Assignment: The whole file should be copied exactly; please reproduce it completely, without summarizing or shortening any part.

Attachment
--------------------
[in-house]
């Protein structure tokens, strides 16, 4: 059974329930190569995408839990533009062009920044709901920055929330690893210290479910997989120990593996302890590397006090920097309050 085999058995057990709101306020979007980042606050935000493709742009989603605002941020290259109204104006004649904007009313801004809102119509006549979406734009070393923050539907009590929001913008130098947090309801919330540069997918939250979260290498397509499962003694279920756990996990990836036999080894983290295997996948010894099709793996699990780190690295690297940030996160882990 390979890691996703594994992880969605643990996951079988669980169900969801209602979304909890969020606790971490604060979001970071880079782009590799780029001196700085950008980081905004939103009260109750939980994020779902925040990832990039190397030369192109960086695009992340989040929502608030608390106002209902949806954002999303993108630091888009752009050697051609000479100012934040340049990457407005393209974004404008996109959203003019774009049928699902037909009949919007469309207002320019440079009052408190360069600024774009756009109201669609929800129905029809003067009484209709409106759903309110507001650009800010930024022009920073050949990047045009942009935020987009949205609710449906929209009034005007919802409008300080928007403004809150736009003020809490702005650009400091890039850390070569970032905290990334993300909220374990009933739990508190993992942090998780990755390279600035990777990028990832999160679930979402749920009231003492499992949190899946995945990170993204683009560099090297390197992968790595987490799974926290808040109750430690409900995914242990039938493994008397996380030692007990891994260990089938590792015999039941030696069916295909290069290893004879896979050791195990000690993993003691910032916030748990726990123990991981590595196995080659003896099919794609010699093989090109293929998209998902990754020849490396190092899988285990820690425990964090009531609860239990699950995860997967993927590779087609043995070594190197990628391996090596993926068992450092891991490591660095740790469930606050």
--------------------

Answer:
[in-house]
């Protein structure tokens, strides 16, 4: 059974329930190569995408839990533009062009920044709901920055929330690893210290479910997989120990593996302890590397006090920097309050 085999058995057990709101306020979007980042606050935000493709742009989603605002941020290259109204104006004649904007009313801004809102119509006549979406734009070393923050539907009590929001913008130098947090309801919330540069997918939250979260290498397509499962003694279920756990996990990836036999080894983290295997996948010894099709793996699990780190690295690297940030996160882990 390979890691996703594994992880969605643990996951079988669980169900969801209602979304909890969020606790971490604060979001970071880079782009590799780029001196700085950008980081905004939103009260109750939980994020779902925040990832990039190397030369192109960086695009992340989040929502608030608390106002209902949806954002999303993108630091888009752009050697051609000479100012934040340049990457407005393209974004404008996109959203003019774009049928699902037909009949919007469309207002320019440079009052408190360069600024774009756009109201669609929800129905029809003067009484209709409106759903309110507001650009800010930024022009920073050949990047045009942009935020987009949205609710449906929209009034005007919802409008300080928007403004809150736009003020809490702005650009400091890039850390070569970032905290990334993300909220374990009933739990508190993992942090998780990755390279600035990777990028990832999160679930979402749920009231003492499992949190899946995945990170993204683009560099090297390197992968790595987490799974926290808040109750430690409900995914242990039938493994008397996380030692007990891994260990089938590792015999039941030696069916295909290069290893004879896979050791195990000690993993003691910032916030748990726990123990991981590595196995080659003896099919794609010699093989090109293929998209998902990754020849490396190092899988285990820690425990964090009531609860239990699950995860997967993927590779087609043995070594190197990628391996090596993926068992450092891991490591660095740790469930606050």